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Bank Holidays are the colloquial name for British public holidays. There is no legal right to time off, but most workplaces shut for the day. Schools and some universities also closed. Many shops are only open for restricted hours. They also feature in the Republic of Ireland. Scotland is slightly different (as usual). Apart from Christmas day and Boxing day, Bank holidays are not widely observed in Scotland. There is a parallel system of local holidays, with each town setting its own schedule. This system means that the entire population isn't on holiday at once, reducing traffic problems and the problem of everything being closed on your day off. Even banks use the local holidays, which means that in Scotland, a bank holiday is neither a public holiday or a day when banks are closed. No, Really.
The various bank holidays:
- 1 January: New Year's Day. Everyone's tired (and possibly hungover) from the previous night.
- 2 January: Scotland only, because they needed an extra day to recover from the hangover.
- 17 March: St Patrick's Day, but only in Ireland. The Irish and Stroke Country get a day off. Everybody else pretends to be Irish for the day and heads down the pub to get drunk, usually on Guinness, and wear those big fluffy hats shaped like a giant shamrock with pints of Guinness on top. Or just wear green. However, nobody goes quite as far as the Americans and dyes an entire river green. That would be crazy.
- Good Friday: Religious Holiday. Not in Ireland.
- Easter Monday: The first Bank Holiday Monday of the year. Not in Scotland.
- First Monday in May: May Day Bank Holiday - there's usually some political protests on this day and sometimes riots by anti-capitalists.
- Last Monday in May: Spring Bank Holiday - Not in Ireland.
- First Monday in June: Ireland Only.
- 12 July: Northern Ireland only. The anniversary of the amusingly named Battle of the Boyne, in which James II was defeated by William of Orange. The name is the only real amusement value in it. In Northern Ireland, it can cause major problems, since it's mostly celebrated by Protestants. The Orange Order does an annual march. There's a big problem - the traditional route now goes through Catholic areas, who aren't happy about it. There are a lot of arguments, the route is diverted, but some people try to go down the traditional route. It's a good year when this doesn't end up in violence breaking out.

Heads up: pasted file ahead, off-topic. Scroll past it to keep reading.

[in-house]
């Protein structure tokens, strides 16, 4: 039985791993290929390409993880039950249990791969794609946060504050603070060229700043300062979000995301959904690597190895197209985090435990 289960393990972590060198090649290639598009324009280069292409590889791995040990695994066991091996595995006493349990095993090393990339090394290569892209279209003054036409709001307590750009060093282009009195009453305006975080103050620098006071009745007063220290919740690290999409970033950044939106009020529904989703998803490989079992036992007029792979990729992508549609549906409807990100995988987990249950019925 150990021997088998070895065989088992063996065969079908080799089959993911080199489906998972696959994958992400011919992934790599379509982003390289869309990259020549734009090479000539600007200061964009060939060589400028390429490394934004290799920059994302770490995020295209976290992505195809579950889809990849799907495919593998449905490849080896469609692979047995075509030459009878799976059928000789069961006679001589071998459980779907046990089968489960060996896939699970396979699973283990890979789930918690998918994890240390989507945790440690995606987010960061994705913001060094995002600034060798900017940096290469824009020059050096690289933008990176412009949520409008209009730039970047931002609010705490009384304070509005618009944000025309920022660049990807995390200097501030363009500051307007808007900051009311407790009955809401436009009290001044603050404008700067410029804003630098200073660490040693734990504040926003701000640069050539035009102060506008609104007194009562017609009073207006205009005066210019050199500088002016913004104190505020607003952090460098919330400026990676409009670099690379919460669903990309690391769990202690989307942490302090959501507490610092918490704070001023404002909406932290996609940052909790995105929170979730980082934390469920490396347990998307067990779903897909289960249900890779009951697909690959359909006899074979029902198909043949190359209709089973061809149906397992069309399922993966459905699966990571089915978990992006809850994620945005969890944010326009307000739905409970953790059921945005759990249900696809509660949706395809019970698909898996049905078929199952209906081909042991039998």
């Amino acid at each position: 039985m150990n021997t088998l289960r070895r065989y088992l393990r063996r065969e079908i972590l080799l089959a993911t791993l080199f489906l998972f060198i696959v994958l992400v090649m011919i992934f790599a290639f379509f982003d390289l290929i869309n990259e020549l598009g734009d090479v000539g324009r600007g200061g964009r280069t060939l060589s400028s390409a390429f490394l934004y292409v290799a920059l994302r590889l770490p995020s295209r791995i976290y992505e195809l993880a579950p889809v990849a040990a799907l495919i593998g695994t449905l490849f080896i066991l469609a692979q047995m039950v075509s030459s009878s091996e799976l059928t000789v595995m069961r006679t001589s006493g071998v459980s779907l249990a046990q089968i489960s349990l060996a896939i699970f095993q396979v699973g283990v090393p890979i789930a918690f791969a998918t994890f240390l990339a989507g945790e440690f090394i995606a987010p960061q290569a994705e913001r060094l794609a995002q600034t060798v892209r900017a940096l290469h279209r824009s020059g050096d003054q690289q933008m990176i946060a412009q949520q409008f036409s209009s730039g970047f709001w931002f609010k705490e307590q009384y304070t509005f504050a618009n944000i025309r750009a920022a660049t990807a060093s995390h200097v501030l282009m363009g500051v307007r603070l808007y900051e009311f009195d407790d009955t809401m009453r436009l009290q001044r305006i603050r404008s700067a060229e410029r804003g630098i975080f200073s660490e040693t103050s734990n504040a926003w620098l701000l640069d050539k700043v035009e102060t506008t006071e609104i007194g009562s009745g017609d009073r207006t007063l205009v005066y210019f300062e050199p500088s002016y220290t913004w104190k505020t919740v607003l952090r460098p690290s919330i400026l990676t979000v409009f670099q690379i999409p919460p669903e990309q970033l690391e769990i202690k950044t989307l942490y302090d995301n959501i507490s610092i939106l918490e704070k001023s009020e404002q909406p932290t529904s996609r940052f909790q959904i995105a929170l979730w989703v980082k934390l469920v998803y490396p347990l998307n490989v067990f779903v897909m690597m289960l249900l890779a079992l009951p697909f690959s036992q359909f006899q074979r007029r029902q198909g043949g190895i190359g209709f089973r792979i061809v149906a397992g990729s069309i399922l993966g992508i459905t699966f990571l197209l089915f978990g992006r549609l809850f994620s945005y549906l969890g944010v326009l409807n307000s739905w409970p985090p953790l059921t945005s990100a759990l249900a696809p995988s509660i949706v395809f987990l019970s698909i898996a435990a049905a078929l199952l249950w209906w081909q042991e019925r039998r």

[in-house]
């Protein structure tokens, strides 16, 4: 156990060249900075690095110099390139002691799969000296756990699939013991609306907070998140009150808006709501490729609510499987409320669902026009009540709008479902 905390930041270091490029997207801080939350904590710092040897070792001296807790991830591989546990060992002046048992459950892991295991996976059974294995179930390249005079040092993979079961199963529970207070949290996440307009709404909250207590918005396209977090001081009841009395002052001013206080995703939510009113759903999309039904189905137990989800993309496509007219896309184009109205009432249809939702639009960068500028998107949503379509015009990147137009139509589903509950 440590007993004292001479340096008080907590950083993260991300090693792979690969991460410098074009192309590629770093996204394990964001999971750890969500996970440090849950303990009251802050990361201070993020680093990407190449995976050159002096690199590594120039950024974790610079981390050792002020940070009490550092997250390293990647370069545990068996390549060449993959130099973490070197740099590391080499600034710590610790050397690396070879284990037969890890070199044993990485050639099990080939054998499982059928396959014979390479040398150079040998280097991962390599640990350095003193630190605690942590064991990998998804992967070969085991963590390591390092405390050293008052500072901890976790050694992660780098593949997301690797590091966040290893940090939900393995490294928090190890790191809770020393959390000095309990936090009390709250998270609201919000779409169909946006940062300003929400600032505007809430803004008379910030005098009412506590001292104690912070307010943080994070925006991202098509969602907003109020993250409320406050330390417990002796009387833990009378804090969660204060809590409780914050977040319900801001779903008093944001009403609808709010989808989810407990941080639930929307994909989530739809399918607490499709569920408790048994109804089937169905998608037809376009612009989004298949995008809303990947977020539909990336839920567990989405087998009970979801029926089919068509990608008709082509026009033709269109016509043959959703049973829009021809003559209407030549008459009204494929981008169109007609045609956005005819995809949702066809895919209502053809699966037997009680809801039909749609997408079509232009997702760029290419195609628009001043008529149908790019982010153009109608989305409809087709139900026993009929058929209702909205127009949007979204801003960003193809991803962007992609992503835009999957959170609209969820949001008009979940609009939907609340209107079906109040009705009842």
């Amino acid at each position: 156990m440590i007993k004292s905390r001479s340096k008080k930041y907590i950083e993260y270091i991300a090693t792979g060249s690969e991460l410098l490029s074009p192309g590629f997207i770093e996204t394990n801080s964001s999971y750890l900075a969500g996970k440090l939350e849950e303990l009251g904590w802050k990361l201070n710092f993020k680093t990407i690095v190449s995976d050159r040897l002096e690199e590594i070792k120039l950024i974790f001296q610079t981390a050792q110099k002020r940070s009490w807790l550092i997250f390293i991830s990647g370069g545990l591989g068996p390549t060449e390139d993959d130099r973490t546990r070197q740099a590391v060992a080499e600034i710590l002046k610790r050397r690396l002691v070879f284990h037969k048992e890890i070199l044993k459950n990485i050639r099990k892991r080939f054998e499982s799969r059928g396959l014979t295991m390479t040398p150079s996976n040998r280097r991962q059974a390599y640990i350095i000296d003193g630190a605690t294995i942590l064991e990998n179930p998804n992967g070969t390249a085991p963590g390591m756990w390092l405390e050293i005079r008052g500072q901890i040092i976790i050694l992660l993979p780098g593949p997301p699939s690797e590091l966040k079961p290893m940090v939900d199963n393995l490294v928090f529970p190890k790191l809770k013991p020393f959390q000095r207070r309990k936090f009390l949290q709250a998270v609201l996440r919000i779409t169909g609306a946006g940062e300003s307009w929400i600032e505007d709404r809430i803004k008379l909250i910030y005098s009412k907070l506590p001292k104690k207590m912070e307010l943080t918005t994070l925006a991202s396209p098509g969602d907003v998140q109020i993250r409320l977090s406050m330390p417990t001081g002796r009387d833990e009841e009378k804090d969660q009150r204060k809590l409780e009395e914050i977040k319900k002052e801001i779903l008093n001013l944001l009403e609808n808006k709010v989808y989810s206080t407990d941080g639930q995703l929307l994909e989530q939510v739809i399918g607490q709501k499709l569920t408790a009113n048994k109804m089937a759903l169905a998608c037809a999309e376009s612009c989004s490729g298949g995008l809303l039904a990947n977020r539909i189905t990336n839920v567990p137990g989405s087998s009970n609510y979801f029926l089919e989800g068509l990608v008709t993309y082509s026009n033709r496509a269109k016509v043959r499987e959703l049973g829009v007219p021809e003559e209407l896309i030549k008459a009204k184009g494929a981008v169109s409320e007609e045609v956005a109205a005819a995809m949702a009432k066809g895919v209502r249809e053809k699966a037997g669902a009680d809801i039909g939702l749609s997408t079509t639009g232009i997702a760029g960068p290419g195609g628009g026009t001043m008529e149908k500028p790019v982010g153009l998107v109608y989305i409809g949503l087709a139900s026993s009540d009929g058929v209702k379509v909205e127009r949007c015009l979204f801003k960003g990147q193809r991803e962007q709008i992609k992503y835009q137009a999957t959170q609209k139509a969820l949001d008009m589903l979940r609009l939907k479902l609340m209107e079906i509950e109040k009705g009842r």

- First Monday in August - Ireland only.
- Last Monday in August - England, Wales and Northern Ireland only.
- Last Monday in October - Ireland only.
- St Andrew's Day (30 November, or the next Monday if it's on a weekend) - Scotland only, for their patron saint.
- Christmas Day - See A Very British Christmas.
- Boxing Day - The same.
- (If one or both of these would fall on a weekend, then the Bank holiday will be moved to the next weekday, so no-one loses the day off.)
There are attempts to increase the number of holidays or move some about. For the English, St George's Day (23 April) is the main one they're interested in.
In media, Bank Holidays are big events. A big new Monday drama will often be aired on a Bank Holiday, and the first two series of the new Doctor Who began on Easter Saturday. James Bond films are traditionally associated with these as well.
The other big day in the UK is Guy Fawkes or Bonfire Night. Since Britain doesn't really have a national revolution (well we do, but we undid it about 11 years later) or overthrow of oppressive colonisers to celebrate (sometimes we've actually been them ourselves), the main excuse to set off fireworks is the celebration of a failed terrorist attack. A common tradition is burning of "guys", traditionally effigies of Mr. Fawkes, but in Lewes, Sussex also of unpopular political figures.
- This is celebrated in other parts of The Commonwealth too.
- Somerset has the Somerset County Guy Fawkes Carnival Association to celebrate this, the largest of which is the Bridgwater Carnival on the Friday closest to the 5th November. It's the largest illuminated night carnival in the world and has a history of over 400 years.
- ↑ NB. A motorist received a parking ticket for ignoring (on Good Friday) a yellow line that was not applicable on Bank Holidays. When he appeared in court to conduct his own defence the chairman of the magistrates helpfully said "If you are intending to found your defence on the basis that Good Friday is a Bank Holiday, it may save you trouble to know that it is not." Change of plea to guilty and much redness in face.